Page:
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03 November 2010 @ 10:58 am
my [unpopular] thoughts on FA's attempt to find funding  
[personal profile] seperis has a great post discussing her thoughts on FictionAlley's entry into the Pepsi Refresh Challenge.

(she links to both Unfunny Business post and Fail Fandonanon for more info, and you can follow the trail back to the original FA post if you want.)

Here's my response....
Thank you.

I had a tough time with this one last night when I started to see posts talking bout how shameful FA was, and while I completely disagree with the language FA is using to legitimize their request, it seems to me that there is a fundamental and institutionalized (if we can call fandom an institution, which ok, i know i'm reaching, still) feeling that what we as members of fandom are doing is somehow not at all a life enriching activity. It's just porn.

Again, however, I'm not trying to say that it's on the same level as building ramps for physically disabled kids to get into their school, BUT,

Part of the cultural discourse around fandom and fandom projects is that we often get labeled as 'frivilous', 'meaninless', 'time wasting', or even 'addictive'. And we've been trying for years to change those views and to legitimize fandom activities to the outside world as sources of community, support, healthy exploration of sexuality, creative expression. I firmly believe that fandom can be both positive and negative - a kind of community that has educational components but also a community that is problematic. But it's not ALL problematic.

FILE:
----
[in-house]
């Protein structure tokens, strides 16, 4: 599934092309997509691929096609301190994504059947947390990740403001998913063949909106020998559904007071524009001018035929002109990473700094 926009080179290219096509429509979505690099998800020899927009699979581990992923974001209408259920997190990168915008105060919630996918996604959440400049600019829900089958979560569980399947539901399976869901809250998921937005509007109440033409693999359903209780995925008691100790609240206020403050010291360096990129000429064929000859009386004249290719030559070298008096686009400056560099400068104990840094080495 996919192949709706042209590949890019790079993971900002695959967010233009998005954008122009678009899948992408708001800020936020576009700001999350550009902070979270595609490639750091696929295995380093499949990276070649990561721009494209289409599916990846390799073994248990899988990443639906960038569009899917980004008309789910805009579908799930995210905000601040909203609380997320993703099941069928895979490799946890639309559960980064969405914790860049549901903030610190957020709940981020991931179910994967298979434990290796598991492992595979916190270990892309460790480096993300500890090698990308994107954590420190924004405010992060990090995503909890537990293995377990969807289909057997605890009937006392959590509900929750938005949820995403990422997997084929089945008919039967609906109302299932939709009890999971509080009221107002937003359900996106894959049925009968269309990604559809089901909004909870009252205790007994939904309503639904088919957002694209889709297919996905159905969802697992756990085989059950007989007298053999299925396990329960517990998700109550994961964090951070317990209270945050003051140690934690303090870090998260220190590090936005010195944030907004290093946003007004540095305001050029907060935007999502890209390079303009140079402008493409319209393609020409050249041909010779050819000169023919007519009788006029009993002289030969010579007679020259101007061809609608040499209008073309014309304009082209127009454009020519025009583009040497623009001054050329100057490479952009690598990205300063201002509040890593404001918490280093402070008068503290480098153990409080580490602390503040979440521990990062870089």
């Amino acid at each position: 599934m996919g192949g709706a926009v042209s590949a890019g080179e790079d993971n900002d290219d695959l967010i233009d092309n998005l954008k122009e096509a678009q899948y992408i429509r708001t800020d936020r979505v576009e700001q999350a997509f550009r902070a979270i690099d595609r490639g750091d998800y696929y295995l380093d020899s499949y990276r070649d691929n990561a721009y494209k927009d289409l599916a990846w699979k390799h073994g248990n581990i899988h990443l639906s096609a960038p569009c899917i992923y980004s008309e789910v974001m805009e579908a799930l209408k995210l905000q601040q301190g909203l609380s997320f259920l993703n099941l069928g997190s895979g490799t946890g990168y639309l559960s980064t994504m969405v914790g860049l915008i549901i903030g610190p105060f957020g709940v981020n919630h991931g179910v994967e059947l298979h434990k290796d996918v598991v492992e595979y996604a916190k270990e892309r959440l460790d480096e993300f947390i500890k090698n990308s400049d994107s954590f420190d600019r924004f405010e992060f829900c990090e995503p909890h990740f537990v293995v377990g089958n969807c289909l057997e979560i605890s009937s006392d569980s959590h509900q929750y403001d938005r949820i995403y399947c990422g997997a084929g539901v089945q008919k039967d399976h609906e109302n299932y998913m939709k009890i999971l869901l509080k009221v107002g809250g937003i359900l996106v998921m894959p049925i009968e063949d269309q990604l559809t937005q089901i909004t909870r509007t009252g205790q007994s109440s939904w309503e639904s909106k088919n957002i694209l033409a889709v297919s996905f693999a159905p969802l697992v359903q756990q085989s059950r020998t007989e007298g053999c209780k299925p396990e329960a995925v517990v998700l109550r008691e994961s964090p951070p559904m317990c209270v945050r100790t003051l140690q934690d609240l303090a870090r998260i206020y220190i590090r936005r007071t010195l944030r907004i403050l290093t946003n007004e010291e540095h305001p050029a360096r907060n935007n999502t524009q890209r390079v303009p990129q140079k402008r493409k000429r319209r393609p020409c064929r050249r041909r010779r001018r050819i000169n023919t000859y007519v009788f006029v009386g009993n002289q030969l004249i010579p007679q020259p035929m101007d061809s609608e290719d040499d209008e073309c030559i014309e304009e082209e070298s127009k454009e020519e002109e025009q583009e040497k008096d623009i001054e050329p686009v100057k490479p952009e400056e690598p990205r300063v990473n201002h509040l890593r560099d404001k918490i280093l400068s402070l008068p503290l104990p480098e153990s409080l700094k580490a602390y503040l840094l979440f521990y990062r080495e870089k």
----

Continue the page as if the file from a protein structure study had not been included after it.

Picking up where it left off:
While one strain of fandom studies initially attempted to legitimize fan activity as great because it promoted literacy, lead to professionalization in writing, and even new language acquisition -- yet in the last couple of years has pushed back against itself by noting that these kinds of affordances are not uniformly developed if one is in fandom -- (I think the real answer is somewhere in the middle - yes, participation in fandom does promote some very specific types of literacy and critical thinking, but not necessarily the ones that are seen by state-sanctioned education as being important), what we have now is a kind of catch 22. No one wants to over-claim the benefits of fandom, and because of this people are very careful to under-claim its benefits. And this leads to this conversation of shame.

Additionally, I think much of the rejection plays right into the dominant capitalist discourse that does not recognize fandom labor as 'real work'. Because the bar to participation is so low, and most of the discussion around fandom labor is a discussion about 'free labor' (and again comes up against the patriarchical tendency to not recognize female labor as labor because it is not seen as generating capital). And, from the comments and conversation around this FA moment (and taking a glance at secrets on any day at fandom secrets), there is a great deal of internalized shame about fandom activities that reinforces the idea that, while we may spend a couple of hours a day being creatively inspired to write, to create art, to participate in conversations, to support each other, it's all a waste of time and not worth anything.

Now, again, you can point to any post on unfunny business and note there's a great deal of negative that happens in the fandom community on any given day.

But why is it more legitimate to participate in a local community band than it is to participate in an online community creating writing? Both have traditionally been seen as 'frivolous' activities that don't create anything worth selling, right? And the key here for me is, even if I change that sentence to read "community creating porn" I still think porn is legitimate creative expression. It may provide different kinds of satisfactions than playing music does, but to me, there are still satisfactions.